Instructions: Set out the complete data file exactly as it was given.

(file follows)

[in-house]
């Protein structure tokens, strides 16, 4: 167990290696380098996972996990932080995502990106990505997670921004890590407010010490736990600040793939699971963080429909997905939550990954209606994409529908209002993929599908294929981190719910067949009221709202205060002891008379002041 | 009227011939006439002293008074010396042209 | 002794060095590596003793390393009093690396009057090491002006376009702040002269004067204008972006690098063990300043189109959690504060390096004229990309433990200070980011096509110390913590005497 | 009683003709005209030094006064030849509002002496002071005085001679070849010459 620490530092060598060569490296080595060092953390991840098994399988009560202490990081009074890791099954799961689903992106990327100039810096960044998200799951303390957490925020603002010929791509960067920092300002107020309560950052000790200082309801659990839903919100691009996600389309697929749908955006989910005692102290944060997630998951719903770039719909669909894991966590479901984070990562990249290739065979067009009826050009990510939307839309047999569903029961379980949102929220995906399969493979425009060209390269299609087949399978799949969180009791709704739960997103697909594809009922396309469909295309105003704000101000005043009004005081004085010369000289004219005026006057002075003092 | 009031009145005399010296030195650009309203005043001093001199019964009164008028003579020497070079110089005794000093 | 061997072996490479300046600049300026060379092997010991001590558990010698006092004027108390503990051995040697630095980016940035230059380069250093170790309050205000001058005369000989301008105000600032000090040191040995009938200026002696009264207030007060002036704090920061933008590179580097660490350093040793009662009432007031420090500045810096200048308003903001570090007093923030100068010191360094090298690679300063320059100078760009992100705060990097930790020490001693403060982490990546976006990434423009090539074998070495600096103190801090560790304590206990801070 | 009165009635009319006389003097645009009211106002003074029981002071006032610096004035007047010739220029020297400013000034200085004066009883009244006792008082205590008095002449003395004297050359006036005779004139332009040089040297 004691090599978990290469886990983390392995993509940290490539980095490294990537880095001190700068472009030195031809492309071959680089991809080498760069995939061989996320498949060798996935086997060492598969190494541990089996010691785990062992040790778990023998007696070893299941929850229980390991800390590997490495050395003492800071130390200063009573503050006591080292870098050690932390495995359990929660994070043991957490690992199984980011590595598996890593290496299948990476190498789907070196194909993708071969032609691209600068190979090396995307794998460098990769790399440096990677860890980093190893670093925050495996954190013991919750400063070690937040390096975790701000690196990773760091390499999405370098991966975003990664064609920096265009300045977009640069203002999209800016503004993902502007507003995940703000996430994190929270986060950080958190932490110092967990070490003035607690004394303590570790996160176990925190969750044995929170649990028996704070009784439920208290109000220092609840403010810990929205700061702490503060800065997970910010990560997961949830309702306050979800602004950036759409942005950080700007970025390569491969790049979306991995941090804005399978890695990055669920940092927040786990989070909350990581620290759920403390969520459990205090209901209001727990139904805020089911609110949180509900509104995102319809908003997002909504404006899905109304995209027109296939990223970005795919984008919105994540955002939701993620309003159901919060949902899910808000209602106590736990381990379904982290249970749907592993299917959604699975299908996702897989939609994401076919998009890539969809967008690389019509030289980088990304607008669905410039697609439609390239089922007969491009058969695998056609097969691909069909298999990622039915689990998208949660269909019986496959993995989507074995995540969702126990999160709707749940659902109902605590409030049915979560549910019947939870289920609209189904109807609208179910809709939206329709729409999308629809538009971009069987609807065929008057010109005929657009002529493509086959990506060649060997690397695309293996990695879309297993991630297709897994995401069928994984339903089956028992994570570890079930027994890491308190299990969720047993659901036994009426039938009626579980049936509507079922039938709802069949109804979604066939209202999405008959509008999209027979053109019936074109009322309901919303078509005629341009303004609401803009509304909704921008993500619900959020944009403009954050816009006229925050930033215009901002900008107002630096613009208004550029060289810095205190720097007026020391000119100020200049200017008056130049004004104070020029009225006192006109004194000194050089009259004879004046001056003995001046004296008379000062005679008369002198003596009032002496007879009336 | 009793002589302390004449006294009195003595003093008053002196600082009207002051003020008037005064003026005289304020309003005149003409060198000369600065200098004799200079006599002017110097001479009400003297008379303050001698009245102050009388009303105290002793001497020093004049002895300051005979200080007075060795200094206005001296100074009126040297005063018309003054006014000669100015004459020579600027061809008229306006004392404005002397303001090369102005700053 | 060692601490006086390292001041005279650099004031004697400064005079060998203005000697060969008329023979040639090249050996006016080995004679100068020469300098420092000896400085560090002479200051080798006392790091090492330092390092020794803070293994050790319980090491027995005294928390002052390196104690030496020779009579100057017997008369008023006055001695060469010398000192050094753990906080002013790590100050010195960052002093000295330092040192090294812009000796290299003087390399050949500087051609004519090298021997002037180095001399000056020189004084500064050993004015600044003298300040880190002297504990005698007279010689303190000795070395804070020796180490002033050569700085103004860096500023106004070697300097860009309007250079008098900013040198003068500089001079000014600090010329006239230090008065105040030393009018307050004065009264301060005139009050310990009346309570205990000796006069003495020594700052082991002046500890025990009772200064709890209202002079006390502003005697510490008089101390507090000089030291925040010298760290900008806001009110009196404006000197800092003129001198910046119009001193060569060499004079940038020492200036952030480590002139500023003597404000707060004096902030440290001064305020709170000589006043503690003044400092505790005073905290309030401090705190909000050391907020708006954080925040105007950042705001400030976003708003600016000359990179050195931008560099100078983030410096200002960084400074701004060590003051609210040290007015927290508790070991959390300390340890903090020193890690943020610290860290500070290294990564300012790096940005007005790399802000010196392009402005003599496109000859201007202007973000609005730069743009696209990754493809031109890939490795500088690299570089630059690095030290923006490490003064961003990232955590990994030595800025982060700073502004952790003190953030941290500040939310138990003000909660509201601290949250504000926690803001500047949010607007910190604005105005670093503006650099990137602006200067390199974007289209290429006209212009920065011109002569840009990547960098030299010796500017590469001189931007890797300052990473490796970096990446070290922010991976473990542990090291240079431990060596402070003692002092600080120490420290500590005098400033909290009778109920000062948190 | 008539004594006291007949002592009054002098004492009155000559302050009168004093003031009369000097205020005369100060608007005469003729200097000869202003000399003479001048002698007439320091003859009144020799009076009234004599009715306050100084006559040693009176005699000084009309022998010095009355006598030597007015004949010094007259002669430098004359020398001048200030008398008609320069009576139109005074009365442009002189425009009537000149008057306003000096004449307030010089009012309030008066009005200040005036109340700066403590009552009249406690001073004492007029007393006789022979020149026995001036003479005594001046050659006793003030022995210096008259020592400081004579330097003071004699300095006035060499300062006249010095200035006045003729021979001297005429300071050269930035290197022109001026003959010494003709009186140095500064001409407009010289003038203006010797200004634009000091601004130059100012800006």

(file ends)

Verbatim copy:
[in-house]
């Protein structure tokens, strides 16, 4: 167990290696380098996972996990932080995502990106990505997670921004890590407010010490736990600040793939699971963080429909997905939550990954209606994409529908209002993929599908294929981190719910067949009221709202205060002891008379002041 | 009227011939006439002293008074010396042209 | 002794060095590596003793390393009093690396009057090491002006376009702040002269004067204008972006690098063990300043189109959690504060390096004229990309433990200070980011096509110390913590005497 | 009683003709005209030094006064030849509002002496002071005085001679070849010459 620490530092060598060569490296080595060092953390991840098994399988009560202490990081009074890791099954799961689903992106990327100039810096960044998200799951303390957490925020603002010929791509960067920092300002107020309560950052000790200082309801659990839903919100691009996600389309697929749908955006989910005692102290944060997630998951719903770039719909669909894991966590479901984070990562990249290739065979067009009826050009990510939307839309047999569903029961379980949102929220995906399969493979425009060209390269299609087949399978799949969180009791709704739960997103697909594809009922396309469909295309105003704000101000005043009004005081004085010369000289004219005026006057002075003092 | 009031009145005399010296030195650009309203005043001093001199019964009164008028003579020497070079110089005794000093 | 061997072996490479300046600049300026060379092997010991001590558990010698006092004027108390503990051995040697630095980016940035230059380069250093170790309050205000001058005369000989301008105000600032000090040191040995009938200026002696009264207030007060002036704090920061933008590179580097660490350093040793009662009432007031420090500045810096200048308003903001570090007093923030100068010191360094090298690679300063320059100078760009992100705060990097930790020490001693403060982490990546976006990434423009090539074998070495600096103190801090560790304590206990801070 | 009165009635009319006389003097645009009211106002003074029981002071006032610096004035007047010739220029020297400013000034200085004066009883009244006792008082205590008095002449003395004297050359006036005779004139332009040089040297 004691090599978990290469886990983390392995993509940290490539980095490294990537880095001190700068472009030195031809492309071959680089991809080498760069995939061989996320498949060798996935086997060492598969190494541990089996010691785990062992040790778990023998007696070893299941929850229980390991800390590997490495050395003492800071130390200063009573503050006591080292870098050690932390495995359990929660994070043991957490690992199984980011590595598996890593290496299948990476190498789907070196194909993708071969032609691209600068190979090396995307794998460098990769790399440096990677860890980093190893670093925050495996954190013991919750400063070690937040390096975790701000690196990773760091390499999405370098991966975003990664064609920096265009300045977009640069203002999209800016503004993902502007507003995940703000996430994190929270986060950080958190932490110092967990070490003035607690004394303590570790996160176990925190969750044995929170649990028996704070009784439920208290109000220092609840403010810990929205700061702490503060800065997970910010990560997961949830309702306050979800602004950036759409942005950080700007970025390569491969790049979306991995941090804005399978890695990055669920940092927040786990989070909350990581620290759920403390969520459990205090209901209001727990139904805020089911609110949180509900509104995102319809908003997002909504404006899905109304995209027109296939990223970005795919984008919105994540955002939701993620309003159901919060949902899910808000209602106590736990381990379904982290249970749907592993299917959604699975299908996702897989939609994401076919998009890539969809967008690389019509030289980088990304607008669905410039697609439609390239089922007969491009058969695998056609097969691909069909298999990622039915689990998208949660269909019986496959993995989507074995995540969702126990999160709707749940659902109902605590409030049915979560549910019947939870289920609209189904109807609208179910809709939206329709729409999308629809538009971009069987609807065929008057010109005929657009002529493509086959990506060649060997690397695309293996990695879309297993991630297709897994995401069928994984339903089956028992994570570890079930027994890491308190299990969720047993659901036994009426039938009626579980049936509507079922039938709802069949109804979604066939209202999405008959509008999209027979053109019936074109009322309901919303078509005629341009303004609401803009509304909704921008993500619900959020944009403009954050816009006229925050930033215009901002900008107002630096613009208004550029060289810095205190720097007026020391000119100020200049200017008056130049004004104070020029009225006192006109004194000194050089009259004879004046001056003995001046004296008379000062005679008369002198003596009032002496007879009336 | 009793002589302390004449006294009195003595003093008053002196600082009207002051003020008037005064003026005289304020309003005149003409060198000369600065200098004799200079006599002017110097001479009400003297008379303050001698009245102050009388009303105290002793001497020093004049002895300051005979200080007075060795200094206005001296100074009126040297005063018309003054006014000669100015004459020579600027061809008229306006004392404005002397303001090369102005700053 | 060692601490006086390292001041005279650099004031004697400064005079060998203005000697060969008329023979040639090249050996006016080995004679100068020469300098420092000896400085560090002479200051080798006392790091090492330092390092020794803070293994050790319980090491027995005294928390002052390196104690030496020779009579100057017997008369008023006055001695060469010398000192050094753990906080002013790590100050010195960052002093000295330092040192090294812009000796290299003087390399050949500087051609004519090298021997002037180095001399000056020189004084500064050993004015600044003298300040880190002297504990005698007279010689303190000795070395804070020796180490002033050569700085103004860096500023106004070697300097860009309007250079008098900013040198003068500089001079000014600090010329006239230090008065105040030393009018307050004065009264301060005139009050310990009346309570205990000796006069003495020594700052082991002046500890025990009772200064709890209202002079006390502003005697510490008089101390507090000089030291925040010298760290900008806001009110009196404006000197800092003129001198910046119009001193060569060499004079940038020492200036952030480590002139500023003597404000707060004096902030440290001064305020709170000589006043503690003044400092505790005073905290309030401090705190909000050391907020708006954080925040105007950042705001400030976003708003600016000359990179050195931008560099100078983030410096200002960084400074701004060590003051609210040290007015927290508790070991959390300390340890903090020193890690943020610290860290500070290294990564300012790096940005007005790399802000010196392009402005003599496109000859201007202007973000609005730069743009696209990754493809031109890939490795500088690299570089630059690095030290923006490490003064961003990232955590990994030595800025982060700073502004952790003190953030941290500040939310138990003000909660509201601290949250504000926690803001500047949010607007910190604005105005670093503006650099990137602006200067390199974007289209290429006209212009920065011109002569840009990547960098030299010796500017590469001189931007890797300052990473490796970096990446070290922010991976473990542990090291240079431990060596402070003692002092600080120490420290500590005098400033909290009778109920000062948190 | 008539004594006291007949002592009054002098004492009155000559302050009168004093003031009369000097205020005369100060608007005469003729200097000869202003000399003479001048002698007439320091003859009144020799009076009234004599009715306050100084006559040693009176005699000084009309022998010095009355006598030597007015004949010094007259002669430098004359020398001048200030008398008609320069009576139109005074009365442009002189425009009537000149008057306003000096004449307030010089009012309030008066009005200040005036109340700066403590009552009249406690001073004492007029007393006789022979020149026995001036003479005594001046050659006793003030022995210096008259020592400081004579330097003071004699300095006035060499300062006249010095200035006045003729021979001297005429300071050269930035290197022109001026003959010494003709009186140095500064001409407009010289003038203006010797200004634009000091601004130059100012800006």